Dir: Anthony C. Ferrante
Star: Ian Ziering, Shelton Jolivette, Tatum Chiniquy, Chikashi Linzbichler
Last year was the final entry in the Sharknado franchise – and with it, we waved a sad farewell to the SyFy Channel’s Shark Weeks. In both 2017 and 2018, we reviewed the veritable plethora of shark-themed movies provided by SyFy, from the terrible to the thoroughly entertaining. This year? While they had an ‘Off the Deep End’ weekend, this was almost all re-runs. The only new entry was this movie, starring and directed by linchpins of the Sharknado series. But rather than flying sharks, it’s tsunami-powered undead that are the threat here. They are unleashed from the ocean floor to terrorize Hunter Shaw (Ziering), his family and friends, and the residents of Emrys Bay in Thailand.
That’s about it, in terms of plot. I was quite surprised that the titular disaster is unleashed quite so quickly. Rather than being the movie’s climax, barely 20 minutes in, and we’re already witnessing the surfin’ dead. Thereafter, what we have is a straightforward zombie film, although as such, it’s probably darker than most would be expecting. That’s especially so, if you were looking for something like the Sharknado movies, a high-camp exercise in celebrity cameos and goofy jokes. Here, the cameos are limited to nods to the auteurs of the genre, e.g. Romero beer and a rock-band called The Fulcis. Italian director Lucio Fulci, of course, famously had a shark vs. zombie fight in Zombie Flesh Eaters.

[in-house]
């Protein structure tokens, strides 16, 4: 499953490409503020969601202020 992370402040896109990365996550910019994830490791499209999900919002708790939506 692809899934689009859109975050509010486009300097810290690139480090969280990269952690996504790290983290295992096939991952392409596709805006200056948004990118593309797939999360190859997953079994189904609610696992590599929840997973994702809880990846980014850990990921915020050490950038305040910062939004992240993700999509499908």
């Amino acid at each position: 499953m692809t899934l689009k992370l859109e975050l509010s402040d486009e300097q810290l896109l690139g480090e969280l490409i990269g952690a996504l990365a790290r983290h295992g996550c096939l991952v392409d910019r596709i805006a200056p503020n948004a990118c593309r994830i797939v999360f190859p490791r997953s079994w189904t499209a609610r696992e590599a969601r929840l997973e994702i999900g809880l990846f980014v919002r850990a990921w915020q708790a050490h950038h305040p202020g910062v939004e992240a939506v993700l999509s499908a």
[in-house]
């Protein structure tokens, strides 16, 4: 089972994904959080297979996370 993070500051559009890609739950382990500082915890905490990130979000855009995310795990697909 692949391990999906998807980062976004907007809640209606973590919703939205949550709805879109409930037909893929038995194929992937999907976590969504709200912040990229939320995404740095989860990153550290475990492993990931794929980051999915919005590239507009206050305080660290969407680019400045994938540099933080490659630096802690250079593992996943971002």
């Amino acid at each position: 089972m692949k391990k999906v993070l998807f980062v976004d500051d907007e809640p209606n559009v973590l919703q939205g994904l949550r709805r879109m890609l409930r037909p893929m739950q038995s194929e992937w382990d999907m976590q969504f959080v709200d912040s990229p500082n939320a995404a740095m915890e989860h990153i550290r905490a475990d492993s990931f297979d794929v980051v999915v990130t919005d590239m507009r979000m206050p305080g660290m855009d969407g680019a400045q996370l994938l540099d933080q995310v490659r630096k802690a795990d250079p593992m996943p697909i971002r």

It’s also refreshingly practical in its effects, Ferrante largely opting to pass on the CGI-heavy work necessary for Sharknado, Given this is a TV movie, it’s impressively gory, though it probably helps that the zombies are hard to kill; not even a bullet in the head will necessarily stop them permanently. They also bleed something more akin to anti-freeze than blood, perhaps why Ferrante can get away with feeding zombies into a wood-chipper, or having Shaw carve them up with an outboard motor. [The latter being another nod to Italian zombiedom, echoing Marino Girolami’s Zombie Holocaust] But even on the human front, there’s a surprising amount of squirting as the gnawing intensifies, and you get a nice sense of devastation, especially around the eerily-deserted streets of Emrys Bay.
Considerably less successful are the characters, with Shaw such a carbon-copy of Fin from Sharknado, that Chris wondered where his one-armed wife had gone. None of the other cast make any more of an impression, from the black sidekick (Jolivette), through the teenager in peril (Chiniquy) to the local sheriff (Linzbichler). The plot offers no real surprises either, proceeding through a discovery of the cause, and a way by which they can be stopped, to the expected grand finale, complete with heroic sacrifice by a supporting character. While by no means bad on its own terms, this doesn’t offer anything new. Say what you like about Sharknado, it undeniably gave the viewer stuff they’d never seen before. This is just another zombie flick, and as such, I’m not seeing any credible way this could turn into a franchise.
Mind you, the SyFy Channel were so preoccupied with whether or not they could make six Sharknado movies, that they didn’t stop to think if they should… So who knows what 2020 might bring!